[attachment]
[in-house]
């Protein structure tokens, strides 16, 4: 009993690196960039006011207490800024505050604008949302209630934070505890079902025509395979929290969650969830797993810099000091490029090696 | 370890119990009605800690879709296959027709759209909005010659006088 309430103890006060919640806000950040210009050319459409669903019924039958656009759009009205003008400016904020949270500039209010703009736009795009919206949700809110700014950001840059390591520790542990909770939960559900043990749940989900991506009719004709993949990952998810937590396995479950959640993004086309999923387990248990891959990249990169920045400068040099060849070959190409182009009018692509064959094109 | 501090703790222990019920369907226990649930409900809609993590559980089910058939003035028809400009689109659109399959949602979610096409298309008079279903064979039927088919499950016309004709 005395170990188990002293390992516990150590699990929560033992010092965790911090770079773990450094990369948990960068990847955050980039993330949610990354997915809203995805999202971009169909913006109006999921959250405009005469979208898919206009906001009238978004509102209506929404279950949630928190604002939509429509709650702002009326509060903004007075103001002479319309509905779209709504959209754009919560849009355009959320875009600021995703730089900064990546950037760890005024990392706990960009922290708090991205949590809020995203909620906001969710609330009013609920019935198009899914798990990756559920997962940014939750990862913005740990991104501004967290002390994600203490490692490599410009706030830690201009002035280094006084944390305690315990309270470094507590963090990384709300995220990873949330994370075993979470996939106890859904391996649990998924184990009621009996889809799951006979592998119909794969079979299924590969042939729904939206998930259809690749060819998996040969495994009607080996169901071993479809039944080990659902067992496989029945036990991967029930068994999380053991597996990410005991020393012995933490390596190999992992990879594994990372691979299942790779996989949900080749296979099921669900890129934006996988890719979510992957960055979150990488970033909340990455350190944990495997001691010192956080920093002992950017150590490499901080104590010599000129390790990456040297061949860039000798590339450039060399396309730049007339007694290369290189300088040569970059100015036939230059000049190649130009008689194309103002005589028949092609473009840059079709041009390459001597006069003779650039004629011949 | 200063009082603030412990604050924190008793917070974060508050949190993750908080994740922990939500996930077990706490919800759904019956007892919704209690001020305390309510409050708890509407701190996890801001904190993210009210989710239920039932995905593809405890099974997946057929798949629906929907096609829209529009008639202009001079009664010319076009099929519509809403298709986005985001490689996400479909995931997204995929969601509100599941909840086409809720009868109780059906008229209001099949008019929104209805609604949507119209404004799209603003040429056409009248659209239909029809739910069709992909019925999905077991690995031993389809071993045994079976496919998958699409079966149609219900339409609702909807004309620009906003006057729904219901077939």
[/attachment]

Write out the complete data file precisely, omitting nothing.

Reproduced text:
[in-house]
């Protein structure tokens, strides 16, 4: 009993690196960039006011207490800024505050604008949302209630934070505890079902025509395979929290969650969830797993810099000091490029090696 | 370890119990009605800690879709296959027709759209909005010659006088 309430103890006060919640806000950040210009050319459409669903019924039958656009759009009205003008400016904020949270500039209010703009736009795009919206949700809110700014950001840059390591520790542990909770939960559900043990749940989900991506009719004709993949990952998810937590396995479950959640993004086309999923387990248990891959990249990169920045400068040099060849070959190409182009009018692509064959094109 | 501090703790222990019920369907226990649930409900809609993590559980089910058939003035028809400009689109659109399959949602979610096409298309008079279903064979039927088919499950016309004709 005395170990188990002293390992516990150590699990929560033992010092965790911090770079773990450094990369948990960068990847955050980039993330949610990354997915809203995805999202971009169909913006109006999921959250405009005469979208898919206009906001009238978004509102209506929404279950949630928190604002939509429509709650702002009326509060903004007075103001002479319309509905779209709504959209754009919560849009355009959320875009600021995703730089900064990546950037760890005024990392706990960009922290708090991205949590809020995203909620906001969710609330009013609920019935198009899914798990990756559920997962940014939750990862913005740990991104501004967290002390994600203490490692490599410009706030830690201009002035280094006084944390305690315990309270470094507590963090990384709300995220990873949330994370075993979470996939106890859904391996649990998924184990009621009996889809799951006979592998119909794969079979299924590969042939729904939206998930259809690749060819998996040969495994009607080996169901071993479809039944080990659902067992496989029945036990991967029930068994999380053991597996990410005991020393012995933490390596190999992992990879594994990372691979299942790779996989949900080749296979099921669900890129934006996988890719979510992957960055979150990488970033909340990455350190944990495997001691010192956080920093002992950017150590490499901080104590010599000129390790990456040297061949860039000798590339450039060399396309730049007339007694290369290189300088040569970059100015036939230059000049190649130009008689194309103002005589028949092609473009840059079709041009390459001597006069003779650039004629011949 | 200063009082603030412990604050924190008793917070974060508050949190993750908080994740922990939500996930077990706490919800759904019956007892919704209690001020305390309510409050708890509407701190996890801001904190993210009210989710239920039932995905593809405890099974997946057929798949629906929907096609829209529009008639202009001079009664010319076009099929519509809403298709986005985001490689996400479909995931997204995929969601509100599941909840086409809720009868109780059906008229209001099949008019929104209805609604949507119209404004799209603003040429056409009248659209239909029809739910069709992909019925999905077991690995031993389809071993045994079976496919998958699409079966149609219900339409609702909807004309620009906003006057729904219901077939």